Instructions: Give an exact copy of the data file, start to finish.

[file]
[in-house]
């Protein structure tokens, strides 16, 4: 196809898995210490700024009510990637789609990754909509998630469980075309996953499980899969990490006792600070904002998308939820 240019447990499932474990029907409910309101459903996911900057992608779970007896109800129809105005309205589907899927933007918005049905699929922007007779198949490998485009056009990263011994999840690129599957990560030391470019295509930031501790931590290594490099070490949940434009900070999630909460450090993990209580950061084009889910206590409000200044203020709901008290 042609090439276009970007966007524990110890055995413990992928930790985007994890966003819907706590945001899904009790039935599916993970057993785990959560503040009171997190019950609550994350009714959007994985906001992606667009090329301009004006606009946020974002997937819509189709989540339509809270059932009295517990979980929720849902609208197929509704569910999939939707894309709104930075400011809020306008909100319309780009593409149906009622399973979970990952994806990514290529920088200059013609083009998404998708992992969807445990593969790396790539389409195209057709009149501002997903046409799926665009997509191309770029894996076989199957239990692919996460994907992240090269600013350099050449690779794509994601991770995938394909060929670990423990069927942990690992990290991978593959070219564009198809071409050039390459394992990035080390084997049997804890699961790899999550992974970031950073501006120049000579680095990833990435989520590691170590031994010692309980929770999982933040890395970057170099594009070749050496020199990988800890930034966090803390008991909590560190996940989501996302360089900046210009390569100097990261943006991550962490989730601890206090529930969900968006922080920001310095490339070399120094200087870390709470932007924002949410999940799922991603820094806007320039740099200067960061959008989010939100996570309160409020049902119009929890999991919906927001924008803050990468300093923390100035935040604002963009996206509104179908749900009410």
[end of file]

[in-house]
């Protein structure tokens, strides 16, 4: 196809898995210490700024009510990637789609990754909509998630469980075309996953499980899969990490006792600070904002998308939820 240019447990499932474990029907409910309101459903996911900057992608779970007896109800129809105005309205589907899927933007918005049905699929922007007779198949490998485009056009990263011994999840690129599957990560030391470019295509930031501790931590290594490099070490949940434009900070999630909460450090993990209580950061084009889910206590409000200044203020709901008290 042609090439276009970007966007524990110890055995413990992928930790985007994890966003819907706590945001899904009790039935599916993970057993785990959560503040009171997190019950609550994350009714959007994985906001992606667009090329301009004006606009946020974002997937819509189709989540339509809270059932009295517990979980929720849902609208197929509704569910999939939707894309709104930075400011809020306008909100319309780009593409149906009622399973979970990952994806990514290529920088200059013609083009998404998708992992969807445990593969790396790539389409195209057709009149501002997903046409799926665009997509191309770029894996076989199957239990692919996460994907992240090269600013350099050449690779794509994601991770995938394909060929670990423990069927942990690992990290991978593959070219564009198809071409050039390459394992990035080390084997049997804890699961790899999550992974970031950073501006120049000579680095990833990435989520590691170590031994010692309980929770999982933040890395970057170099594009070749050496020199990988800890930034966090803390008991909590560190996940989501996302360089900046210009390569100097990261943006991550962490989730601890206090529930969900968006922080920001310095490339070399120094200087870390709470932007924002949410999940799922991603820094806007320039740099200067960061959008989010939100996570309160409020049902119009929890999991919906927001924008803050990468300093923390100035935040604002963009996206509104179908749900009410």